Tom Hunt's Food for Thought

PUBLISHED: 16:12 19 September 2011 | UPDATED: 20:00 20 February 2013

Tom Hunt's Food for Thought

Tom Hunt's Food for Thought

The way we buy and cook food has changed dramatically in this country ...

The way we buy and cook food has changed dramatically in this country. Without wanting to sound sexist or misogynistic, it seems to me that the role of women and predominately mothers has played a large part in what and how we eat. For a family in the 1950s and 60s it was common practice to sit around the table when dad got home from work and eat a hearty meal that mum had been slaving over all afternoon. This meant that women were in control of the whole familys diet and that they had the time, knowledge and skills to cook fresh, locally sourced food.

Now women, quite rightly, want to work and this is having an impact on what we eat - and not for the better.

Child and adult obesity are at their highest levels ever and it seems not even Jamie Oliver can help us now. In the UK 27% of children are clinically obese and child obesity has doubled in just a decade. Children are eating food that is high in sugar, fat and salt. Is it just me or can there not be more parental control in the process?

I know Im on dodgy ground because in my last article I confessed I was a DINKY (Double Income, No Kids Yet) so what do I know about raising a child? However, surely there are some basic measures that can be taken to improve what we and the next generation eat. Much of the time I encourage people to buy local, eat seasonally and look for quality
produce. The response I often get is that its too expensive.

This is simply not true. You can eat healthily every day but you have to have the time and presence of mind
to do so.

Time. It is something that few of us have and even fewer use to make food. Convenience, or should I call it laziness, has become one of the biggest problems with food. Many parents buy easy to cook, ready portioned, often microwavable food for their children. This is a major cause of child obesity. It is easy to cave in when you are at the supermarket and so let the kids have chicken nuggets, Micro Chips or other processed foods. In the back of your mind youre thinking its not the healthiest food but at least theyll eat it, it doesnt cost much and it will only take a few minutes to cook. Please, think again. Instead of passively watching the myriad of cooking shows on TV,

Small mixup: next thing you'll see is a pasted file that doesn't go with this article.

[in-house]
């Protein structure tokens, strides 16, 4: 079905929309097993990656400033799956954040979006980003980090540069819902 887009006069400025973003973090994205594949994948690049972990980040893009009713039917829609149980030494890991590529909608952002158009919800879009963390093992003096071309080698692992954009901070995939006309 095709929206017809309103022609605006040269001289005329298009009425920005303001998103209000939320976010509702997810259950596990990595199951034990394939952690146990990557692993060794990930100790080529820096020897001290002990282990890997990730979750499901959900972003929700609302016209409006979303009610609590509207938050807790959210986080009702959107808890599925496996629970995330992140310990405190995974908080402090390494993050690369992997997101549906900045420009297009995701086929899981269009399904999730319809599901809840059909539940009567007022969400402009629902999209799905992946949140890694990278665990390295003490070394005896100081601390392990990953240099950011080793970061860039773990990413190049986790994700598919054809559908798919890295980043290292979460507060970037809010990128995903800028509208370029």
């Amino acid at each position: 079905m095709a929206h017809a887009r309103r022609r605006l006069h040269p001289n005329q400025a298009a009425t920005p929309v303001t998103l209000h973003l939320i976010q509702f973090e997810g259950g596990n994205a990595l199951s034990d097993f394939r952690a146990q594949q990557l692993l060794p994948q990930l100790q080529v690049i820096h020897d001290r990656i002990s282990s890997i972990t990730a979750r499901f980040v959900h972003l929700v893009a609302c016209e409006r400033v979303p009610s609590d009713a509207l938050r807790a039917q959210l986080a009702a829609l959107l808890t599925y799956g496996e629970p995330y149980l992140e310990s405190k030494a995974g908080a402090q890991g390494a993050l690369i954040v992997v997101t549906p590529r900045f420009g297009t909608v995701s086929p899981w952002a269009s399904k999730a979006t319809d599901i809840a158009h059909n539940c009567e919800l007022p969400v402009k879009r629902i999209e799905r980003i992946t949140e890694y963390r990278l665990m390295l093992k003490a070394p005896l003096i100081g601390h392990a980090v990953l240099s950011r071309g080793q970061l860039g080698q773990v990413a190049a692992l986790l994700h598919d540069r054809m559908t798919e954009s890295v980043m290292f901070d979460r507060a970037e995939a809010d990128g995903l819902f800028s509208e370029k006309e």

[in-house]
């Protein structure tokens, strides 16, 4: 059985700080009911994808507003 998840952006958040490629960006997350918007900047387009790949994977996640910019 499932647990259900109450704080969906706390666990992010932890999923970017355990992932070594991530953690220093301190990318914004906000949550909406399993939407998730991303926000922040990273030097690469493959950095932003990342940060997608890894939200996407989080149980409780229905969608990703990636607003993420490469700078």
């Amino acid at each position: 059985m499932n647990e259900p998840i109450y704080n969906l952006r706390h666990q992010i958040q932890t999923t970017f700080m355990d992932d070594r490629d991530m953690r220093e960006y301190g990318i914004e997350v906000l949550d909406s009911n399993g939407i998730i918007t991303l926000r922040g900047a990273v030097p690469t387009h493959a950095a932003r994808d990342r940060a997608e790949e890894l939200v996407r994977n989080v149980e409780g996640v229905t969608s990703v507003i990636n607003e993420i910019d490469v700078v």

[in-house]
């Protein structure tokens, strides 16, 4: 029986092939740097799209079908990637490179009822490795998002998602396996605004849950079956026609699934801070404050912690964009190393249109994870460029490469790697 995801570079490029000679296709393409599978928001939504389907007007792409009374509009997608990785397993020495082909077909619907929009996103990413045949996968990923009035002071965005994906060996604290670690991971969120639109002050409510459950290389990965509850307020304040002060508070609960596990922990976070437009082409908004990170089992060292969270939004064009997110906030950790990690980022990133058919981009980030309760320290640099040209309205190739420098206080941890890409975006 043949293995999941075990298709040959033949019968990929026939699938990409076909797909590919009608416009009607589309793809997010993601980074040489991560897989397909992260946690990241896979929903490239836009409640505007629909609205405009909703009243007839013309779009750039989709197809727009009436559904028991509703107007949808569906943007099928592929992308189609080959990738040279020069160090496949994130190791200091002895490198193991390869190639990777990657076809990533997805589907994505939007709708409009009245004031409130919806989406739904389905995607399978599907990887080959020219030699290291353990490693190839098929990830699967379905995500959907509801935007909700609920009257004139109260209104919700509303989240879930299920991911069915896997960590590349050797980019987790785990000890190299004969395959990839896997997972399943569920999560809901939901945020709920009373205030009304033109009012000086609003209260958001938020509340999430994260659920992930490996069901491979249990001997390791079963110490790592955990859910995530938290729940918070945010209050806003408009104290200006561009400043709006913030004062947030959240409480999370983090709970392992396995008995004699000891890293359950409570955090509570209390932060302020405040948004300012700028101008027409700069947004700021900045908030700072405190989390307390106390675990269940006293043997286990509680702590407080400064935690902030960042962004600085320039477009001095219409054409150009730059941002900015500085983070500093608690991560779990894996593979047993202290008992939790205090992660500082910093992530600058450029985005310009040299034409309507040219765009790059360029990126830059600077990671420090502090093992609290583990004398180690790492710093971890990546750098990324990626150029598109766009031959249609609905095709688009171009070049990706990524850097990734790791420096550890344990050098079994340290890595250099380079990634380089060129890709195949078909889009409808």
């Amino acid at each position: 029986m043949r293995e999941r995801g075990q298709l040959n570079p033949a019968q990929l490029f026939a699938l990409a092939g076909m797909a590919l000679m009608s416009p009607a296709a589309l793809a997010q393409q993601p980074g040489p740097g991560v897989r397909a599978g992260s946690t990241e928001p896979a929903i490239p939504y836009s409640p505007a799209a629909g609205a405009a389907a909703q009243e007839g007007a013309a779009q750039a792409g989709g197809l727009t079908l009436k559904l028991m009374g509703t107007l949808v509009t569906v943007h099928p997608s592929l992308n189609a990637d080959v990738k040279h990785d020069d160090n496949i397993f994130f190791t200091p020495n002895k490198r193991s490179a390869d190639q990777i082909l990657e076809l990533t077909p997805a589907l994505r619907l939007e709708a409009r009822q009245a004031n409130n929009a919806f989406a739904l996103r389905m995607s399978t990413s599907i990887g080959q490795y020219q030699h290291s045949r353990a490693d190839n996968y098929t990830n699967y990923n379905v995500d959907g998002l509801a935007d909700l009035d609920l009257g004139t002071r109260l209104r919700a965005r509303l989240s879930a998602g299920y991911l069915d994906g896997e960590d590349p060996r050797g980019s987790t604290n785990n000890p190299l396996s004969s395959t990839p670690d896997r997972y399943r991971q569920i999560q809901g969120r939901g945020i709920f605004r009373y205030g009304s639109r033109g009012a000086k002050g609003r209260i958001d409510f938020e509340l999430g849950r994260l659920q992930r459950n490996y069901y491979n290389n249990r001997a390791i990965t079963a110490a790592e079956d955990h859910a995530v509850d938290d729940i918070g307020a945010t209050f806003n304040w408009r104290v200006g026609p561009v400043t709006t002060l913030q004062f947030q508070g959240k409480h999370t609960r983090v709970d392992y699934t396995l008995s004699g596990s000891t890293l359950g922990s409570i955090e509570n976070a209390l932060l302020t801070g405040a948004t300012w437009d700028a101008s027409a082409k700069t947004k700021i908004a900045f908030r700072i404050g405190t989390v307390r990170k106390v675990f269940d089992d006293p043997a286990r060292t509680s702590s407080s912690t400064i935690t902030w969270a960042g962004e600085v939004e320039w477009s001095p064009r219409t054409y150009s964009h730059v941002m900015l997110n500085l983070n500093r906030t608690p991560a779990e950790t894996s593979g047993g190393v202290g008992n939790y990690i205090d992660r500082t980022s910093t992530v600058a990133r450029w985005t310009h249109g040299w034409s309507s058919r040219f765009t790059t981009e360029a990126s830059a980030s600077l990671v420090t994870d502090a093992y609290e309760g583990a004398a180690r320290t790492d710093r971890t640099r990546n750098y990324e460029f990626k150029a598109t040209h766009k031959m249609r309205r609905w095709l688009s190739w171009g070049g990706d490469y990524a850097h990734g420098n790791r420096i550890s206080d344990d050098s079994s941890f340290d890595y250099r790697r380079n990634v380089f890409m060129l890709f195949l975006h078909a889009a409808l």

try making a few mental notes or
even downloading the recipes.

Shropshire is an agricultural county with some of the best produce in the UK. Take the family out for the day and call in at a farm shop or go to a farmers market and you will see food that is guaranteed to be better than what youll find in the freezer aisle at the superstore, for comparable costs. If you just dont think you can afford it, British Food Fortnight runs until October 2nd, with many food outlets including supermarkets, taking part. Use this as your excuse to try cooking something new using fresh, local ingredients. It will be better for you, your children and the local economy. It would be great to hear your thoughts on this and whether you are trying to change what you and your family eat. Get in touch - I might even be able to help point you in the right direction.

Tom Hunt is 29 and lives in Shrewsbury. Hes a director with Shropshire Tourism and marketing manager at Ludlow Food Centre.

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